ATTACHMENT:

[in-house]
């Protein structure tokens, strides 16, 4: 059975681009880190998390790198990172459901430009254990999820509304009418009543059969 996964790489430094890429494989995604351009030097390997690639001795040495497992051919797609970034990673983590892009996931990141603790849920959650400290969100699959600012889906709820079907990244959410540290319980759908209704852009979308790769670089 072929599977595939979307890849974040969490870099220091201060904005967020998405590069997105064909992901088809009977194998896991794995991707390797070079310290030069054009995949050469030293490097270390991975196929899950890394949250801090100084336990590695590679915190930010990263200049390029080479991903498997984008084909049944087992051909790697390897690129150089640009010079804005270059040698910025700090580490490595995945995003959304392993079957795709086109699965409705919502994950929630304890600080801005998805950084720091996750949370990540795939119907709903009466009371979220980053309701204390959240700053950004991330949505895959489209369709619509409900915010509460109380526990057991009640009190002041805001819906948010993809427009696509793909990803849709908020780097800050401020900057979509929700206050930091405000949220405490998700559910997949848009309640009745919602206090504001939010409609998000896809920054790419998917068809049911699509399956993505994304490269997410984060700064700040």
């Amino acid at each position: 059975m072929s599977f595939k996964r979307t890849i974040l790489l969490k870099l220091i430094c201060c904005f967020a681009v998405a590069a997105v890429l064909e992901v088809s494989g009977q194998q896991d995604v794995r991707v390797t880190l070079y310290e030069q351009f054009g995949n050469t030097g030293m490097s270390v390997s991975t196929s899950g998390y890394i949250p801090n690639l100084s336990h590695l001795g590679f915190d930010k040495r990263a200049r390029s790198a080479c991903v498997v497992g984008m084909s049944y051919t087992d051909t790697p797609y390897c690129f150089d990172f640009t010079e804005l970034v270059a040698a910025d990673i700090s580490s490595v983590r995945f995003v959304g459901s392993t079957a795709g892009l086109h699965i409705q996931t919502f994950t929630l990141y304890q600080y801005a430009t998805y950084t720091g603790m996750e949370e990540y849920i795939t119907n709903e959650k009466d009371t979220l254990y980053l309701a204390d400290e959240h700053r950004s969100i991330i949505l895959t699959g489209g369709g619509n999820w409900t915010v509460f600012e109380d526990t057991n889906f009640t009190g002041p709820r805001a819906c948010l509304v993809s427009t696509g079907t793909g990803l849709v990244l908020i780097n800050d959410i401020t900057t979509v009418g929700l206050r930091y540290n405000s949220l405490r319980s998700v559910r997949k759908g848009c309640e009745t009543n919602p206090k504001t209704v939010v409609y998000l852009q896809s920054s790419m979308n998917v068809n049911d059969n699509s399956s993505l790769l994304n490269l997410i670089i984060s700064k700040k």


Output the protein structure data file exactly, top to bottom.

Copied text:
[in-house]
């Protein structure tokens, strides 16, 4: 059975681009880190998390790198990172459901430009254990999820509304009418009543059969 996964790489430094890429494989995604351009030097390997690639001795040495497992051919797609970034990673983590892009996931990141603790849920959650400290969100699959600012889906709820079907990244959410540290319980759908209704852009979308790769670089 072929599977595939979307890849974040969490870099220091201060904005967020998405590069997105064909992901088809009977194998896991794995991707390797070079310290030069054009995949050469030293490097270390991975196929899950890394949250801090100084336990590695590679915190930010990263200049390029080479991903498997984008084909049944087992051909790697390897690129150089640009010079804005270059040698910025700090580490490595995945995003959304392993079957795709086109699965409705919502994950929630304890600080801005998805950084720091996750949370990540795939119907709903009466009371979220980053309701204390959240700053950004991330949505895959489209369709619509409900915010509460109380526990057991009640009190002041805001819906948010993809427009696509793909990803849709908020780097800050401020900057979509929700206050930091405000949220405490998700559910997949848009309640009745919602206090504001939010409609998000896809920054790419998917068809049911699509399956993505994304490269997410984060700064700040």
């Amino acid at each position: 059975m072929s599977f595939k996964r979307t890849i974040l790489l969490k870099l220091i430094c201060c904005f967020a681009v998405a590069a997105v890429l064909e992901v088809s494989g009977q194998q896991d995604v794995r991707v390797t880190l070079y310290e030069q351009f054009g995949n050469t030097g030293m490097s270390v390997s991975t196929s899950g998390y890394i949250p801090n690639l100084s336990h590695l001795g590679f915190d930010k040495r990263a200049r390029s790198a080479c991903v498997v497992g984008m084909s049944y051919t087992d051909t790697p797609y390897c690129f150089d990172f640009t010079e804005l970034v270059a040698a910025d990673i700090s580490s490595v983590r995945f995003v959304g459901s392993t079957a795709g892009l086109h699965i409705q996931t919502f994950t929630l990141y304890q600080y801005a430009t998805y950084t720091g603790m996750e949370e990540y849920i795939t119907n709903e959650k009466d009371t979220l254990y980053l309701a204390d400290e959240h700053r950004s969100i991330i949505l895959t699959g489209g369709g619509n999820w409900t915010v509460f600012e109380d526990t057991n889906f009640t009190g002041p709820r805001a819906c948010l509304v993809s427009t696509g079907t793909g990803l849709v990244l908020i780097n800050d959410i401020t900057t979509v009418g929700l206050r930091y540290n405000s949220l405490r319980s998700v559910r997949k759908g848009c309640e009745t009543n919602p206090k504001t209704v939010v409609y998000l852009q896809s920054s790419m979308n998917v068809n049911d059969n699509s399956s993505l790769l994304n490269l997410i670089i984060s700064k700040k």